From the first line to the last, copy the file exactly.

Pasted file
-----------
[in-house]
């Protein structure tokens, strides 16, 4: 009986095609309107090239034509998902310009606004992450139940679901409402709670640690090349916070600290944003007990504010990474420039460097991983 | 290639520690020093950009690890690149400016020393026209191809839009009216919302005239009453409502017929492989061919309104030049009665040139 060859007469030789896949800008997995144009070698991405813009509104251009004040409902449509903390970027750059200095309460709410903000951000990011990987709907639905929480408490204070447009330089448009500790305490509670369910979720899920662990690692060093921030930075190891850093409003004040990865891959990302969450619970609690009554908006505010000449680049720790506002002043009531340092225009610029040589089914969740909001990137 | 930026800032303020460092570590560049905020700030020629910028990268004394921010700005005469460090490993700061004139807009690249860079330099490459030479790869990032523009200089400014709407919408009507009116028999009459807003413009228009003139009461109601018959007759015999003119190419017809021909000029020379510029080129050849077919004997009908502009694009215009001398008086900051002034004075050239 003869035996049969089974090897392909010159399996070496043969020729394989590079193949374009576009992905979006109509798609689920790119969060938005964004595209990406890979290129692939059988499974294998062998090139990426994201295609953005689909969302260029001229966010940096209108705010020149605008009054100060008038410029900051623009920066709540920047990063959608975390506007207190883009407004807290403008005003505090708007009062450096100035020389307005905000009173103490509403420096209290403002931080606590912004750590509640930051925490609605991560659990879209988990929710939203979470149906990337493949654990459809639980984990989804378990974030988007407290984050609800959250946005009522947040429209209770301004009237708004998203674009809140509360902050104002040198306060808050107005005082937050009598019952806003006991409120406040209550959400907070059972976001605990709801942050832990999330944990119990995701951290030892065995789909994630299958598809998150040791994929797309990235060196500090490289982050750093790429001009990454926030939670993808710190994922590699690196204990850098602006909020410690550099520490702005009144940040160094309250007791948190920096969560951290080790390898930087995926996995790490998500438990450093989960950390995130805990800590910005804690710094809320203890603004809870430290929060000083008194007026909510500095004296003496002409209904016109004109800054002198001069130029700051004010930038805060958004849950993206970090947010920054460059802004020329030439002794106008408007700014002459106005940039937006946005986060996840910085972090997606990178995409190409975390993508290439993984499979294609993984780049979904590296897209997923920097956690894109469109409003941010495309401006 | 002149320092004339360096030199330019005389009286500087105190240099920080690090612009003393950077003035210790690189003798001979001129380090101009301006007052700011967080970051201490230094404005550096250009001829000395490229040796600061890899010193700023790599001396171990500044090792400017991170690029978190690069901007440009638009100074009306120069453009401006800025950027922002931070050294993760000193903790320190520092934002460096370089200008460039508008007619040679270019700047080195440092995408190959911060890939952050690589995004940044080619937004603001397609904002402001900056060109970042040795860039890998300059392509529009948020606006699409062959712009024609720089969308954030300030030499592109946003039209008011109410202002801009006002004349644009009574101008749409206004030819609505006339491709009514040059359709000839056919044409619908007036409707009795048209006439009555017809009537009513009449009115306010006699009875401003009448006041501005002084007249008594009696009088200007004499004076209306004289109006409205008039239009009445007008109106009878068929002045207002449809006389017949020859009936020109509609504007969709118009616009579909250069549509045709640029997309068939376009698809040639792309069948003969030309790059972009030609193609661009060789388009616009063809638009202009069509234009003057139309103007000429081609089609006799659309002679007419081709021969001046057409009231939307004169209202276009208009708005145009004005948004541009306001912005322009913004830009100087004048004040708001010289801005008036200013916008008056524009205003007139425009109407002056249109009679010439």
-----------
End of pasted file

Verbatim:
[in-house]
């Protein structure tokens, strides 16, 4: 009986095609309107090239034509998902310009606004992450139940679901409402709670640690090349916070600290944003007990504010990474420039460097991983 | 290639520690020093950009690890690149400016020393026209191809839009009216919302005239009453409502017929492989061919309104030049009665040139 060859007469030789896949800008997995144009070698991405813009509104251009004040409902449509903390970027750059200095309460709410903000951000990011990987709907639905929480408490204070447009330089448009500790305490509670369910979720899920662990690692060093921030930075190891850093409003004040990865891959990302969450619970609690009554908006505010000449680049720790506002002043009531340092225009610029040589089914969740909001990137 | 930026800032303020460092570590560049905020700030020629910028990268004394921010700005005469460090490993700061004139807009690249860079330099490459030479790869990032523009200089400014709407919408009507009116028999009459807003413009228009003139009461109601018959007759015999003119190419017809021909000029020379510029080129050849077919004997009908502009694009215009001398008086900051002034004075050239 003869035996049969089974090897392909010159399996070496043969020729394989590079193949374009576009992905979006109509798609689920790119969060938005964004595209990406890979290129692939059988499974294998062998090139990426994201295609953005689909969302260029001229966010940096209108705010020149605008009054100060008038410029900051623009920066709540920047990063959608975390506007207190883009407004807290403008005003505090708007009062450096100035020389307005905000009173103490509403420096209290403002931080606590912004750590509640930051925490609605991560659990879209988990929710939203979470149906990337493949654990459809639980984990989804378990974030988007407290984050609800959250946005009522947040429209209770301004009237708004998203674009809140509360902050104002040198306060808050107005005082937050009598019952806003006991409120406040209550959400907070059972976001605990709801942050832990999330944990119990995701951290030892065995789909994630299958598809998150040791994929797309990235060196500090490289982050750093790429001009990454926030939670993808710190994922590699690196204990850098602006909020410690550099520490702005009144940040160094309250007791948190920096969560951290080790390898930087995926996995790490998500438990450093989960950390995130805990800590910005804690710094809320203890603004809870430290929060000083008194007026909510500095004296003496002409209904016109004109800054002198001069130029700051004010930038805060958004849950993206970090947010920054460059802004020329030439002794106008408007700014002459106005940039937006946005986060996840910085972090997606990178995409190409975390993508290439993984499979294609993984780049979904590296897209997923920097956690894109469109409003941010495309401006 | 002149320092004339360096030199330019005389009286500087105190240099920080690090612009003393950077003035210790690189003798001979001129380090101009301006007052700011967080970051201490230094404005550096250009001829000395490229040796600061890899010193700023790599001396171990500044090792400017991170690029978190690069901007440009638009100074009306120069453009401006800025950027922002931070050294993760000193903790320190520092934002460096370089200008460039508008007619040679270019700047080195440092995408190959911060890939952050690589995004940044080619937004603001397609904002402001900056060109970042040795860039890998300059392509529009948020606006699409062959712009024609720089969308954030300030030499592109946003039209008011109410202002801009006002004349644009009574101008749409206004030819609505006339491709009514040059359709000839056919044409619908007036409707009795048209006439009555017809009537009513009449009115306010006699009875401003009448006041501005002084007249008594009696009088200007004499004076209306004289109006409205008039239009009445007008109106009878068929002045207002449809006389017949020859009936020109509609504007969709118009616009579909250069549509045709640029997309068939376009698809040639792309069948003969030309790059972009030609193609661009060789388009616009063809638009202009069509234009003057139309103007000429081609089609006799659309002679007419081709021969001046057409009231939307004169209202276009208009708005145009004005948004541009306001912005322009913004830009100087004048004040708001010289801005008036200013916008008056524009205003007139425009109407002056249109009679010439």